Microlearning is also used to provide independent training. For example, say a program that is used throughout a company gets a minor update that does not need an hour or two of in-person instruction to get it done. In this case, a quick tutorial will suffice. So, create the tutorial and make it available to the team.

Most of the learning and development practitioners use microlearning as a performance support tool. Performance support is described as “what people will turn to when they are in their job trying to figure out how to do a task and needing to do it better.” Reference materials and job aids available at hand in a workplace are made using microlearning techniques.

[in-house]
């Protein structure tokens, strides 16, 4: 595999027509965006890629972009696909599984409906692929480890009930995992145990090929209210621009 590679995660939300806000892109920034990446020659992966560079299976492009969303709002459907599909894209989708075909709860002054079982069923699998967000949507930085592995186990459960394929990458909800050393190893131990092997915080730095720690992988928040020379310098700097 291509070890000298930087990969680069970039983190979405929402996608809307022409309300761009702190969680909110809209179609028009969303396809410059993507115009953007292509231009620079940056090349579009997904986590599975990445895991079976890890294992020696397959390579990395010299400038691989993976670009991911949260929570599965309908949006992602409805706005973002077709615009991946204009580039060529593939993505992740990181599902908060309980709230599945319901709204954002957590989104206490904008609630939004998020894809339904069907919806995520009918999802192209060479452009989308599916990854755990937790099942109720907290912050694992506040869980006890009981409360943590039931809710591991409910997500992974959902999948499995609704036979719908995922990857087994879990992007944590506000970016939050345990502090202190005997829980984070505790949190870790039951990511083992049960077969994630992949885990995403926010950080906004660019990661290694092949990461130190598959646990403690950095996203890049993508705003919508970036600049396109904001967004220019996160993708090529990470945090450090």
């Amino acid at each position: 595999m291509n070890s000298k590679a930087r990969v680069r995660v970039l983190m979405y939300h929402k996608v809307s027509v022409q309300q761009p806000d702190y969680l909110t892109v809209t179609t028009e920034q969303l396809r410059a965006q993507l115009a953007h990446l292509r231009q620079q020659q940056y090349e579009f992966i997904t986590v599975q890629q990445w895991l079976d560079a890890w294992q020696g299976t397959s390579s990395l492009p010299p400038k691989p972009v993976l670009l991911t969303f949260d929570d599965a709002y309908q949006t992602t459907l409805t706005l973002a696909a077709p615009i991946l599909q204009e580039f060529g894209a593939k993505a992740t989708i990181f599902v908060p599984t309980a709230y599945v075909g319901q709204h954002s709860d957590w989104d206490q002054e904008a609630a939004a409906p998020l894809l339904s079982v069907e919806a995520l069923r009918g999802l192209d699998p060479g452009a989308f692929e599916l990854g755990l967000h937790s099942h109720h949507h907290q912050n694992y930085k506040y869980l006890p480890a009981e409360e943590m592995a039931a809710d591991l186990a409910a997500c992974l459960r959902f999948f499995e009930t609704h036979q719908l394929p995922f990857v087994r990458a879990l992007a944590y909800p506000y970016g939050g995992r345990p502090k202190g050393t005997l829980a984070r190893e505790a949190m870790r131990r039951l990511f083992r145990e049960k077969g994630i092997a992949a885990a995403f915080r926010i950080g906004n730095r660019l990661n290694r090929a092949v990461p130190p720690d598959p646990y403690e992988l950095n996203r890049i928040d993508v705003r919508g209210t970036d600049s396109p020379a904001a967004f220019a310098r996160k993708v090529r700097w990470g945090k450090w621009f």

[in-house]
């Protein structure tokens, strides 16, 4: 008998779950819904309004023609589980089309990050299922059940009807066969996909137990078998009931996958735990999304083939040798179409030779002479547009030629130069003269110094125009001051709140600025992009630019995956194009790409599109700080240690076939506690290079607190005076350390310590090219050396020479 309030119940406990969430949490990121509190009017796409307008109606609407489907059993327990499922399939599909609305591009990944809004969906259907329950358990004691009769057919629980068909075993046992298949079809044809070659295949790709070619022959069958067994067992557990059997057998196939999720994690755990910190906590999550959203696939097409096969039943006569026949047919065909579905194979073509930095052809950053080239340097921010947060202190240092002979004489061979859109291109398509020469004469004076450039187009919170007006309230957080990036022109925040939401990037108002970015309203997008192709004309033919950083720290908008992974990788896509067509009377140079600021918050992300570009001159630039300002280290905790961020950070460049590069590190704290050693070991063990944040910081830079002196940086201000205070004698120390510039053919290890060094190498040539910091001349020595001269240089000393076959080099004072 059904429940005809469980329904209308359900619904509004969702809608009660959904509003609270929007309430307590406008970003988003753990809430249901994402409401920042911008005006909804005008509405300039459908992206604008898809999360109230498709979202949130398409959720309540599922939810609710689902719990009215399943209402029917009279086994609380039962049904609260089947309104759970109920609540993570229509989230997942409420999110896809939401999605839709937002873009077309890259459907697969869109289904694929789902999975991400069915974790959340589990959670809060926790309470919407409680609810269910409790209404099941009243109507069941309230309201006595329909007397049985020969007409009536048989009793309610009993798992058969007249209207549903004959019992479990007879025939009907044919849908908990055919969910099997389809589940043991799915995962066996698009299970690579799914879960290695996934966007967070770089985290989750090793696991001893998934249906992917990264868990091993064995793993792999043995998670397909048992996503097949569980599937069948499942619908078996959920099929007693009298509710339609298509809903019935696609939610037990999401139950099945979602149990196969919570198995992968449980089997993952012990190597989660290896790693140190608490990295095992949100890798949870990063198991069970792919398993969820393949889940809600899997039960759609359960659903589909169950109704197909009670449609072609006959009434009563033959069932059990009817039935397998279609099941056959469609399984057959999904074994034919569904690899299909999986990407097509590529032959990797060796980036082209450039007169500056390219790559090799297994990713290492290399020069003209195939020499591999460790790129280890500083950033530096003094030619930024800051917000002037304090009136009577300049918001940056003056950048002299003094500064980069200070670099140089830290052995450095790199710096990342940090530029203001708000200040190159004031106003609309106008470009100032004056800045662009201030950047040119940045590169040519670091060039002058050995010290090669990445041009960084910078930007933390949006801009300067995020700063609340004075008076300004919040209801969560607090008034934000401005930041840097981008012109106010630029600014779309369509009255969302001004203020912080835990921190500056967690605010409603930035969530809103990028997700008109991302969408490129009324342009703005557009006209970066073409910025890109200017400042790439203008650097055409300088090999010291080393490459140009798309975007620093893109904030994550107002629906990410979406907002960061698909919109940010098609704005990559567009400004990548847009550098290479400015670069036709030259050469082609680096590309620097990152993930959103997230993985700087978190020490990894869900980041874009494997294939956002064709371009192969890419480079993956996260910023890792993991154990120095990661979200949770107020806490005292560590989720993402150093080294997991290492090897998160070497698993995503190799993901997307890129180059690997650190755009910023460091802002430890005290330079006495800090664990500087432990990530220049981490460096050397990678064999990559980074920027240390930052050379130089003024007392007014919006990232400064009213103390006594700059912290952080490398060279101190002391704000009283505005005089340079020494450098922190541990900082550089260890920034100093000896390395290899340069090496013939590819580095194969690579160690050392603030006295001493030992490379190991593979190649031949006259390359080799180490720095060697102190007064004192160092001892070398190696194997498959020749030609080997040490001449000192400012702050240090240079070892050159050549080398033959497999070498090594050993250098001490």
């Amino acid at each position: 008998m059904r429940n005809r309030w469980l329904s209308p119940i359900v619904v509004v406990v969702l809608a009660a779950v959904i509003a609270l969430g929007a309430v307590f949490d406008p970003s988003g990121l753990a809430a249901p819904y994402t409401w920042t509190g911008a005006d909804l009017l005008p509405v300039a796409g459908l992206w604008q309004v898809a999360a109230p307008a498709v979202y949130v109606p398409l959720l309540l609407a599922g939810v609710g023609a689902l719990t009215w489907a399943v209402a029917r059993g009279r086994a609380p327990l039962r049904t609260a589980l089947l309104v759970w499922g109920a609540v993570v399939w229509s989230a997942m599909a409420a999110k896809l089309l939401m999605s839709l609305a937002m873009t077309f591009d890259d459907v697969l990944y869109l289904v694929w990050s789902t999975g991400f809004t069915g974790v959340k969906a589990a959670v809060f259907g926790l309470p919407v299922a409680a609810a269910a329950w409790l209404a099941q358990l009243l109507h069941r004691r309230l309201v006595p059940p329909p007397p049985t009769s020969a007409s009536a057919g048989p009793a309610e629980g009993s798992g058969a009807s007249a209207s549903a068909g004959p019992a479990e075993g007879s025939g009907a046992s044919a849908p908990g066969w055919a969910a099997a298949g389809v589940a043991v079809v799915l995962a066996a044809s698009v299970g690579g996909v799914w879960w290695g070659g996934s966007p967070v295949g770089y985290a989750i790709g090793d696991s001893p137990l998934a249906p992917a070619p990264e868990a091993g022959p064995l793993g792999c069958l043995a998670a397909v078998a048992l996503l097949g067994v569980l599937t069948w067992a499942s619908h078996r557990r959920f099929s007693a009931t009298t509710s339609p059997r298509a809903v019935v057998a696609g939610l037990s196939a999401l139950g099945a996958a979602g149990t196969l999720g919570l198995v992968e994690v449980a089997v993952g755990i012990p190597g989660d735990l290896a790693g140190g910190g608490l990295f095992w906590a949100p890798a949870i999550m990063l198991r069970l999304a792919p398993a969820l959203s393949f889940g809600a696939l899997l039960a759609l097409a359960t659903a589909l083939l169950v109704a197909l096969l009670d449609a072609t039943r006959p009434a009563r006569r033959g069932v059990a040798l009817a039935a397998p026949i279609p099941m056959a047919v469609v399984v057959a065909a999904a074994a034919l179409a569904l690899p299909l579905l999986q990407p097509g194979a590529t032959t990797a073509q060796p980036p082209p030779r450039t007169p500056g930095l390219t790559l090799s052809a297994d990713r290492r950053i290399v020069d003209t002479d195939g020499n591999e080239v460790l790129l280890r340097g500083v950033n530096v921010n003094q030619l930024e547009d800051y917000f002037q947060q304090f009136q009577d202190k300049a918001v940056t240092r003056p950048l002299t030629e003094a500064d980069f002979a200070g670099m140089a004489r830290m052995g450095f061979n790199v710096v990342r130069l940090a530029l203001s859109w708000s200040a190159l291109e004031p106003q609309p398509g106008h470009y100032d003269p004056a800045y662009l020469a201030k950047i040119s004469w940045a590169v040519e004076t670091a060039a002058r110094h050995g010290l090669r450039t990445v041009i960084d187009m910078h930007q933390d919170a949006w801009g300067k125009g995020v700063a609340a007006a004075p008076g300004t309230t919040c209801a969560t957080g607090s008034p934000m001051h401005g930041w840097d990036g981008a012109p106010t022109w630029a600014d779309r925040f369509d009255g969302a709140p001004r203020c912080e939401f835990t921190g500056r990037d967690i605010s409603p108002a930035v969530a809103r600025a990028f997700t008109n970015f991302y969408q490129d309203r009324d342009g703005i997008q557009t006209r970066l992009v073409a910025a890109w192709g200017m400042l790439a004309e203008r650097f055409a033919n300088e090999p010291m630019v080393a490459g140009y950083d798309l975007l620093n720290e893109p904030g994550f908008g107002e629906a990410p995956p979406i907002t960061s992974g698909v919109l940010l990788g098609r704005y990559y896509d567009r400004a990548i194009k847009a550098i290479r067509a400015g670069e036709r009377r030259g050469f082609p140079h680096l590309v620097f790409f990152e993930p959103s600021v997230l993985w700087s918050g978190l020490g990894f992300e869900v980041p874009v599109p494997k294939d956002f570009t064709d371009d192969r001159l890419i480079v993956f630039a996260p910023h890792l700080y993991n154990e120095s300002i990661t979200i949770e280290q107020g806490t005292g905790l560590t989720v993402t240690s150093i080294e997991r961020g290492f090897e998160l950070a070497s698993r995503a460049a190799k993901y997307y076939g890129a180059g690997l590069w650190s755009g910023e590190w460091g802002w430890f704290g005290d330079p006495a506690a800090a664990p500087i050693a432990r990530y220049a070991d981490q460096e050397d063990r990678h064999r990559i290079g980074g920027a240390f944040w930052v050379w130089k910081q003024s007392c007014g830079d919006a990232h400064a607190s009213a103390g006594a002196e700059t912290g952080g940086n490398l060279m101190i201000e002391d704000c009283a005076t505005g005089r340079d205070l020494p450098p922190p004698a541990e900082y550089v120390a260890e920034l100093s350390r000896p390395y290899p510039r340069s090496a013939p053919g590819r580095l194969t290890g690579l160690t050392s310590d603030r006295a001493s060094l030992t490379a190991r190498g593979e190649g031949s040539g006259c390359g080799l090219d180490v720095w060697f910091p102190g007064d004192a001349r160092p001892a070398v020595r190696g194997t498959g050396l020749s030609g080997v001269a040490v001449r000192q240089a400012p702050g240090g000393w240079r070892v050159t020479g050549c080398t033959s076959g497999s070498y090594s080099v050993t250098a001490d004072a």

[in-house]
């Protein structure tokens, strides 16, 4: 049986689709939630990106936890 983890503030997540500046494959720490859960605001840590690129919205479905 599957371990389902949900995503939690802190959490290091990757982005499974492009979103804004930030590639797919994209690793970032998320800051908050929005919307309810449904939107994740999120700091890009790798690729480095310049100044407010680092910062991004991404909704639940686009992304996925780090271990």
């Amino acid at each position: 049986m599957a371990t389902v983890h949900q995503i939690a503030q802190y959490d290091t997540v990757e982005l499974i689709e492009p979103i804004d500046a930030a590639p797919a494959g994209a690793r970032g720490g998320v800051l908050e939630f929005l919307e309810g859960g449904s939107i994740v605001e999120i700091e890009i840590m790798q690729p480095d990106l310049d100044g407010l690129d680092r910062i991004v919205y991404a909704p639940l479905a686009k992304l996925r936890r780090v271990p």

Microlearning resources are available in many forms like infographics, videos, blog posts, job aids, eLearning modules, etc. It is adaptable and flexible according to your need. Through a technique called scaffolding, it is even possible to connect individual microlearning resources to create a cohesive training program. Microlearning hence has the power to make a significant impact from short sessions.